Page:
codes that define certain errors occurring while performing such an
authentication, e.g. when the server could not find the Realm or an information
was missing. It can also give descriptive error messages back to our client
so the message can be displayed to users.
CAS does not enforce the usage of encryption but it recommends to do so. Remember
that requests contain clear passwords. However, if client and server sit on the
same host and communication takes place just inside that host so no outsiders
can interfere, then encryption would slow down the process and can be omitted. But
if communication takes place over networks, then SSL encryption is defined as
Beside these authentication requests, CAS defines administration requests that
clients can transmit to trigger a specific action on a server. This can be
useful if you need to reload a configuration or shutdown the server. Server
are not required to react on such requests. They also can simply deny execution.
There is no definition of what kind of actions a server can perform.
You see that there is no magic anywhere. All it takes is a few XML messages that
bounce back and forth.
Why CAS was designed the way it was
CAS was not specified as API's to be implemented or such things. CAS just defines
a protocol two partners apply to gain authorization. No more - no less. This gives
advantages you will learn to appreciate:
And best of all: You can centralize authentication/authorization to a minimum
- Clients don't need to know about authorization procedures. By
burdening the actual authentication/authorization steps onto a server
clients just need to implement the protocol to gain authorization.
Everything else is hidden from clients.
- Servers are free in their way implementing authentication and
authorization. By hiding the way server authenticate/authorize from
clients, servers can change these procedures whenever required. Clients
are not affected in any way! Just think of the nightmare if one day
my boss wants me to use DB2 instead of Oracle for my application.
- Clients and servers are free how to implement the protocol.
By just defining the protocol each party is free in its way how the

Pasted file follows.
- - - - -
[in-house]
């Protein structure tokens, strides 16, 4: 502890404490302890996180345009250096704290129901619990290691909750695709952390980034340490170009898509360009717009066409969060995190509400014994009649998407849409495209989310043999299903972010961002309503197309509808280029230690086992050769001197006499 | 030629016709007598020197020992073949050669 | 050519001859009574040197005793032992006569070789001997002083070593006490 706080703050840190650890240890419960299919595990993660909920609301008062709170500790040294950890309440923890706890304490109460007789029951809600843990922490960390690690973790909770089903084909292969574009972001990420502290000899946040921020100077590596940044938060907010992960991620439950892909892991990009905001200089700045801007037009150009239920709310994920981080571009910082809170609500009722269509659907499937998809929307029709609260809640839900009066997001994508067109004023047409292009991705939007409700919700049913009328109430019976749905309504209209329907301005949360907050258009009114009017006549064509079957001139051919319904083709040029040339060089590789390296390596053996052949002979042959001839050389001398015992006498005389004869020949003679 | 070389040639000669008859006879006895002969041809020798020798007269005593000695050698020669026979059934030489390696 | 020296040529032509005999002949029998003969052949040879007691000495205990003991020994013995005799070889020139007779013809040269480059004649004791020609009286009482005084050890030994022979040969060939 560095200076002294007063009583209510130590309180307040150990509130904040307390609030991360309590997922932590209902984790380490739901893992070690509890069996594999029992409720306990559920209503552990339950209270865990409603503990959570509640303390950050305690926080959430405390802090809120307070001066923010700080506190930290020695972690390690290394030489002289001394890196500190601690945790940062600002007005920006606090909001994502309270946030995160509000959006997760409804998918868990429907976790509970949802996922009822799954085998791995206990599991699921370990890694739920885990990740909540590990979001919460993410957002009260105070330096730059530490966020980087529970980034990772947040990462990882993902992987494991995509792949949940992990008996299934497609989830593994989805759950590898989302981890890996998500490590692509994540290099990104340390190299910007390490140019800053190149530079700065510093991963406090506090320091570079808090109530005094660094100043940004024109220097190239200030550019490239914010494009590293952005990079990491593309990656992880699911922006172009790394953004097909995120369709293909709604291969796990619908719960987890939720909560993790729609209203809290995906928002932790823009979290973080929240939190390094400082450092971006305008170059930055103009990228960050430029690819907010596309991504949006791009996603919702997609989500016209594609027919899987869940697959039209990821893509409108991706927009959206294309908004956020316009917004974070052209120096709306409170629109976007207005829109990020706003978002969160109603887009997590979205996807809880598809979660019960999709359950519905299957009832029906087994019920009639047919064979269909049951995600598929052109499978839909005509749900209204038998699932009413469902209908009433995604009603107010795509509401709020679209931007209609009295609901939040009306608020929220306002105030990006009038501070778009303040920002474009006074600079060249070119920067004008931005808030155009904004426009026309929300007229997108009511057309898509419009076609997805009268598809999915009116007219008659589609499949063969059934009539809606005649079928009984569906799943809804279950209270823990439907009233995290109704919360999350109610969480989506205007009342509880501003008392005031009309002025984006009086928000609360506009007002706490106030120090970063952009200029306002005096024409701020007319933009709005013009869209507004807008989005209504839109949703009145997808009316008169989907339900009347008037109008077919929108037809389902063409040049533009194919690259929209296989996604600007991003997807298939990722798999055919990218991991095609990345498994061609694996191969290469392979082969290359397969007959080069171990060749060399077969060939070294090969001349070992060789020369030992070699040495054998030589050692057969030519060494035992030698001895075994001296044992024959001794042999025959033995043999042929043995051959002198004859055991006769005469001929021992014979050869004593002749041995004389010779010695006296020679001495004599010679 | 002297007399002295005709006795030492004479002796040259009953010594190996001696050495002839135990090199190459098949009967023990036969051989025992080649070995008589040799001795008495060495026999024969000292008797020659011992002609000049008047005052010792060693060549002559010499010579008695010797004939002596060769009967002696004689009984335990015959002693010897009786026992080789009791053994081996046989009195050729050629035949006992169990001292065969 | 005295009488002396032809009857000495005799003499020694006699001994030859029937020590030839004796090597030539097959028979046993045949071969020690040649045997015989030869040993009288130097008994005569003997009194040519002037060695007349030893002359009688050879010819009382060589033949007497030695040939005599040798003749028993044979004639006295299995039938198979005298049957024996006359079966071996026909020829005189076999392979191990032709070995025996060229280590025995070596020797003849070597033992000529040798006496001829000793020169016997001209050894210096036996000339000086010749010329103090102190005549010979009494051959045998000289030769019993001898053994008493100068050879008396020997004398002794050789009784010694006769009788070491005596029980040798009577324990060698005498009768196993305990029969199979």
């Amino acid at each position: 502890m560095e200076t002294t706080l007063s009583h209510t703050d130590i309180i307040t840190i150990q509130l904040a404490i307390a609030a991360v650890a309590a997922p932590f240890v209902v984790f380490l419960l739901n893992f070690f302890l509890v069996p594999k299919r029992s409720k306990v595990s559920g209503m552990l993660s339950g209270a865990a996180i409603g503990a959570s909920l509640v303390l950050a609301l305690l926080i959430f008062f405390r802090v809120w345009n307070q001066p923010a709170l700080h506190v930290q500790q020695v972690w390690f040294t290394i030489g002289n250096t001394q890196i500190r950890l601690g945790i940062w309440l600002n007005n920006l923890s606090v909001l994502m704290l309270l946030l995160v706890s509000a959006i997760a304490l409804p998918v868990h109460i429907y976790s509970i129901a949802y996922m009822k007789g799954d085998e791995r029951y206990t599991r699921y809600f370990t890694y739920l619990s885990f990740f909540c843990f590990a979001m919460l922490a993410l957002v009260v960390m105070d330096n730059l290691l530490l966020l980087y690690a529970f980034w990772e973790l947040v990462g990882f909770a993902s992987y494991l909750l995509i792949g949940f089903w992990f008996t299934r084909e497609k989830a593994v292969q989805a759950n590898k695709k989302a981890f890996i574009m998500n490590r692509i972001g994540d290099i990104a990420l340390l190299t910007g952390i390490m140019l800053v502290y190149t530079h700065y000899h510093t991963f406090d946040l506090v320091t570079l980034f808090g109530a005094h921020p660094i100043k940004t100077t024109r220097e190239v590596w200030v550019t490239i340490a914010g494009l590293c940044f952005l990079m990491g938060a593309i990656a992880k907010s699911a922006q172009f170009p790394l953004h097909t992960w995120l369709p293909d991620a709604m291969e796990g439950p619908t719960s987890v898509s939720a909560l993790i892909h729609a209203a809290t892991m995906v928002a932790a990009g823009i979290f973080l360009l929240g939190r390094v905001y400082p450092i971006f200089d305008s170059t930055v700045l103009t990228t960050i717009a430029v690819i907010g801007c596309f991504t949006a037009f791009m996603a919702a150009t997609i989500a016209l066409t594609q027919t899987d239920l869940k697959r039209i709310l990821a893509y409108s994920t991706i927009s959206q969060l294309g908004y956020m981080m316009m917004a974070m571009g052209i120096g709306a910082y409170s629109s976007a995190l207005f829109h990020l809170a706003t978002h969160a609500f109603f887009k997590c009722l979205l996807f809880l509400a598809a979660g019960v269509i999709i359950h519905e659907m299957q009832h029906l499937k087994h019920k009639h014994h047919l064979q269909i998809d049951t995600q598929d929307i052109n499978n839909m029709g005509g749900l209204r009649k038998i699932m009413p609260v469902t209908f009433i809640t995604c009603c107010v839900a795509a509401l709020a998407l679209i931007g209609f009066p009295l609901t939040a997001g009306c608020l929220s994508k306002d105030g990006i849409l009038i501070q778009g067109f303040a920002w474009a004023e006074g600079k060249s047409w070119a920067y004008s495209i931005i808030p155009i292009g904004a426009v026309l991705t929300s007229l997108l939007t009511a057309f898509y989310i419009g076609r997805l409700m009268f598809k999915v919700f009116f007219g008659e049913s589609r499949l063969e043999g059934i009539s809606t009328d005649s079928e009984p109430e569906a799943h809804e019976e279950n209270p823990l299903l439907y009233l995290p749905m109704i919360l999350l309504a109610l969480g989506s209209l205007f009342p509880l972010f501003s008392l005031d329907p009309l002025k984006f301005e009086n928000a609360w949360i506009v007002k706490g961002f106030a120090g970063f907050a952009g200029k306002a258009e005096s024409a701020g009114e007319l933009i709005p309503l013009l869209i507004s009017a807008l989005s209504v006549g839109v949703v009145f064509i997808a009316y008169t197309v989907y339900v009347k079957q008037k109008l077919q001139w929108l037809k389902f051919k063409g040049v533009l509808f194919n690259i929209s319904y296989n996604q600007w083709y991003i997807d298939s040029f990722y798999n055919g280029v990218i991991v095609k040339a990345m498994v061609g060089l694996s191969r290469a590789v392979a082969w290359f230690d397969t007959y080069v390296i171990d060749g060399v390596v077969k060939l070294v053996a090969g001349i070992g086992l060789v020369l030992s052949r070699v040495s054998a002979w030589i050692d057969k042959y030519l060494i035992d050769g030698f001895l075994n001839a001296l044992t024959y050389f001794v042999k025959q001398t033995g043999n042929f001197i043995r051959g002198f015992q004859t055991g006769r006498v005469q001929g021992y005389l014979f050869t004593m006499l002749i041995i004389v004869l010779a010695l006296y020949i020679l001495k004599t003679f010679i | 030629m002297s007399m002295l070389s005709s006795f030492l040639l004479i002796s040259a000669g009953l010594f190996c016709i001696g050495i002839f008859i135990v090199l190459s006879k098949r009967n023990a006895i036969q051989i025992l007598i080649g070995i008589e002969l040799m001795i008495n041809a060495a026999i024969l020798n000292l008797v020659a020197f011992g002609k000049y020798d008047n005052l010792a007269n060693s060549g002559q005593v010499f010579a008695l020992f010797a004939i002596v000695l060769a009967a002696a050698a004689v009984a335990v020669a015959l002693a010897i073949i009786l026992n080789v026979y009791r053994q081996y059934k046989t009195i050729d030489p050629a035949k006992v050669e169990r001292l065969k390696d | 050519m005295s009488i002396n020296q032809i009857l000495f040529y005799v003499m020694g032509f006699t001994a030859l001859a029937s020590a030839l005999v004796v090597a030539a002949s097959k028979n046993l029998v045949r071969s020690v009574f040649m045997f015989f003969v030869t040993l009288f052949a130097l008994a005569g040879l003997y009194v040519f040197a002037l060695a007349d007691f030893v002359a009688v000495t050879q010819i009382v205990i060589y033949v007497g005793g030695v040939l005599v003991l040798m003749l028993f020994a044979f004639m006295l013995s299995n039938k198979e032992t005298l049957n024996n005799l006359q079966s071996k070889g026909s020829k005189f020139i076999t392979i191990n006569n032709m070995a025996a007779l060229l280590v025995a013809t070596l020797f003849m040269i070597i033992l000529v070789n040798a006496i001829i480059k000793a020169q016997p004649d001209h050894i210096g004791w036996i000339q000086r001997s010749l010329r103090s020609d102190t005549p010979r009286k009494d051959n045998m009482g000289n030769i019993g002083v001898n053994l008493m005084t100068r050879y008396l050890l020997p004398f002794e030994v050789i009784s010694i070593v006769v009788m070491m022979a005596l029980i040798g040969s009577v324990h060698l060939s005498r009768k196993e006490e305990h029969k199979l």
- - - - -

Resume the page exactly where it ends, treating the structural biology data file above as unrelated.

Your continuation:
goal is accomplished. Clients can use Perl, PHP, Java, C, Assembler,
Tcl/TK, Smalltalk or whatever language currently has been hyped by
journalists and programmers. Servers can run on Linux, Solaris, AIX,
Windows or whatever hardware your controllers think is the cheapest.
And of course vice versa - free hardware/OS choice for clients and
language choice for servers. CAS can be compared with HTTP. Just
remember how many different GUI's were created for webservers and how
many webservers were programmed since HTTP emerged.
- Security aspects are throughly considered. By transferring
encryption to SSL, CAS does not try to re-invent the wheel. It leaves
competency where it is best kept.
What YOU can do
So how do you fit into the CAS scenario? Well, how about that:
- Implement your own CAS server! There are hundreds of ways
servers can be implemented. Each one has its own advantages, some are
stable, other faster, next extendable, a.s.o. So if you feel that the
existing servers do not fit your needs, start your own one!
- Implement your own CAS client! There are hundreds of
different programming languages and applications. All of them
can be extended to work with CAS, either by using the C library
libcas, or by writing a new,
language specific library. So if you need to implement a new
client, start your own one!
Known CAS implementations
Known CAS servers:
||A Java based server that integrated JAAS and JDBC authentication
Known CAS clients:
||The Java based server delivers a Java based client as well (Java class and JSP tag library for use in JSP's)
||An Apache module that integrates CAS into the famous webserver
Known CAS libraries:
||C library for CAS clients